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Understanding more about U nonimmigrant status - II

In today's post, we'll conclude our ongoing discussion of U-visas, the life changing -- and potentially lifesaving -- document that enables those who have been victimized by some form of abuse and who provided assistance to law enforcement to remain on U.S. soil for four years and apply for permanent residence.

As always, our purpose in doing this is to provide people with some much-needed clarity on an important aspect of U.S. immigration law.

What type of criminal activity qualifies under the U-visa program?

While the list is rather extensive, some of the crimes that a person can assist law enforcement officials with investigating and/or prosecuting, and gain U-visa eligibility in the process include domestic violence, stalking, obstruction of justice, witness tampering, trafficking and murder.

What documents need to be submitted when applying for a U-visa?

Applicants must submit the formal petition for U nonimmigrant status (Form I-918), a personal statement outlining the criminal activity in question, and a document signed by an authorized law enforcement official explaining how the applicant assisted with the investigation or prosecution of unlawful criminal activity (Form I-918, Supplement B).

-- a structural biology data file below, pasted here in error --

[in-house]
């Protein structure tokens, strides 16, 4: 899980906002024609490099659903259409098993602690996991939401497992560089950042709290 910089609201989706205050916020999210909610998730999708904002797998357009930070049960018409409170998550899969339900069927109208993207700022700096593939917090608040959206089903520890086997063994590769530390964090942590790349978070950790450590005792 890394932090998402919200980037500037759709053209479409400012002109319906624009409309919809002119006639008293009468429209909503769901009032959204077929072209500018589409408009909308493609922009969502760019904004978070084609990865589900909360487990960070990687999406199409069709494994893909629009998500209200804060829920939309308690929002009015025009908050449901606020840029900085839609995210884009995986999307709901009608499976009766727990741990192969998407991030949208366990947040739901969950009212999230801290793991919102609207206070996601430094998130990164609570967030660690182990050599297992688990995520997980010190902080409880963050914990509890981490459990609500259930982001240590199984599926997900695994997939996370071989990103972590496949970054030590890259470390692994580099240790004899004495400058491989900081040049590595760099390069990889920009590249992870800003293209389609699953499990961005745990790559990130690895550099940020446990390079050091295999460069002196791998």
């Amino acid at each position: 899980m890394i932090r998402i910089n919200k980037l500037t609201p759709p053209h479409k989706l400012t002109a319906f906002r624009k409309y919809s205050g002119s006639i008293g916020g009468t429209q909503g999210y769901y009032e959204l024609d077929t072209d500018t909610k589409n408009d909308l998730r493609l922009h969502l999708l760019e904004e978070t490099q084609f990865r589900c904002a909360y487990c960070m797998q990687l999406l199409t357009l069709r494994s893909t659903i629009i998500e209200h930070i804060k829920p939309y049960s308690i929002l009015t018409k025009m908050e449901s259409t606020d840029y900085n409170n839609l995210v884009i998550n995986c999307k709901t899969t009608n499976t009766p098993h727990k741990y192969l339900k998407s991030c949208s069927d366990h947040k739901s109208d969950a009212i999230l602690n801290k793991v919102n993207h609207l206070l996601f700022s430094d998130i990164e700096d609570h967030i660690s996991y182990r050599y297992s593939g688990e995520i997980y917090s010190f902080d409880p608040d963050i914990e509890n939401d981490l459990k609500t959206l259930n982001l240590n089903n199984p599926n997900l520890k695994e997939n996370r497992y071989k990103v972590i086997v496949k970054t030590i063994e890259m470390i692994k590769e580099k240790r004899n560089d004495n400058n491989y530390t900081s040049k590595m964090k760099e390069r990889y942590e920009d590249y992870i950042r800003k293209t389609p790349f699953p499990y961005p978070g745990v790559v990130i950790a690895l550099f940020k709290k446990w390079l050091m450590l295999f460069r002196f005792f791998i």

Is it possible to secure an extension on a U-visa?

Holders of U-visas can secure an extension if it's requested by law enforcement, necessary due to consular processing delays or other exceptional circumstances apply. It should also be noted that it is automatically extended upon the filing and during the pendency of a green card application.

Are there any special requirements that a U-visa holder must satisfy in relation to the green card application?

While a complete breakdown of the requirements that must be satisfied in order of U-visa holders to secure a green card is beyond the scope of a single blog post, two of the more noteworthy prerequisites include:

  • They must have been physically present here in the U.S. for at least three consecutive years while holding U nonimmigrant status
  • They must have not unreasonably refused to assist law enforcement while holding U nonimmigrant status

Please consider speaking with an experienced legal professional if you would like to learn more about securing a U-visa or any other types of visa.

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